This course considers filmmaking/videography as a medium for presenting academic research to scholarly and non-scholarly audiences. The two-semester course is driven by a few guiding questions/concerns:
- What can film/video bring to the qualitatively observational social sciences?
- What problems arise from the deployment of such technologies as mechanisms for seeing/representing socio-cultural data? Where do historically established and prevailing norms and practices of filmmaking and cinematic communication converge and diverge from the needs of academic presentation?
- What are some of the more and less compelling ways of incorporating film/video work into qualitative research?
- Can we use film as a medium to represent truly academic research of the sort communicated in the best books and journal articles?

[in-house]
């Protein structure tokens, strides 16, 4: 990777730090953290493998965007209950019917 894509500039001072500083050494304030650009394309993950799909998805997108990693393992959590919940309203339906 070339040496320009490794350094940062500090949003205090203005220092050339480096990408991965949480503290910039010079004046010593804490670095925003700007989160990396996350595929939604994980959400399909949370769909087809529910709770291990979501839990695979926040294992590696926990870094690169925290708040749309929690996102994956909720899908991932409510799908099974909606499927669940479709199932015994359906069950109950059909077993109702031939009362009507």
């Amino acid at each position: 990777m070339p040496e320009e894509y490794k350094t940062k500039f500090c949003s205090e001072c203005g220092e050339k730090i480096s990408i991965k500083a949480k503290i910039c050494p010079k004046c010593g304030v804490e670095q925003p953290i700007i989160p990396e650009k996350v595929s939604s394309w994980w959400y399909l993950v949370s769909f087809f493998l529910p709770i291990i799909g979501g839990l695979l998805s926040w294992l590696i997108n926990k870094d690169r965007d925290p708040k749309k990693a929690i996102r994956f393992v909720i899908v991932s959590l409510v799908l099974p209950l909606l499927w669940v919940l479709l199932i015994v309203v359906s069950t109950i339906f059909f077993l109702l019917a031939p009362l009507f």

- Could we produce “visual archives” in the social sciences that would allow ethnographic/scholarly representations produced in film/video to occupy (without anxiety) a place alongside books and journal articles as valuable vehicles for the demonstration and dissemination of social scientific research?
- What would/could a film- or video-based academic dissertation look like?
The course includes an intensive filmmaking component, and thus it meets twice a week. One weekly session will be devoted to rigorous training in digital filmmaking technique, technology and production. Students will be responsible for completing their own films or video projects (as individuals or small groups) over the course of the academic year. Along the way, students will also complete a series of training projects to improve their filmmaking skills and knowledge. By the end of the course, students must produce and deliver a completed final project in order to receive a final grade.
The course will also be linked to a year-long speaker series, “Screening Scholarship,” which will provide students with ongoing access to different kinds of non-fiction filmmakers from across the academy and beyond.
Download a syllabus.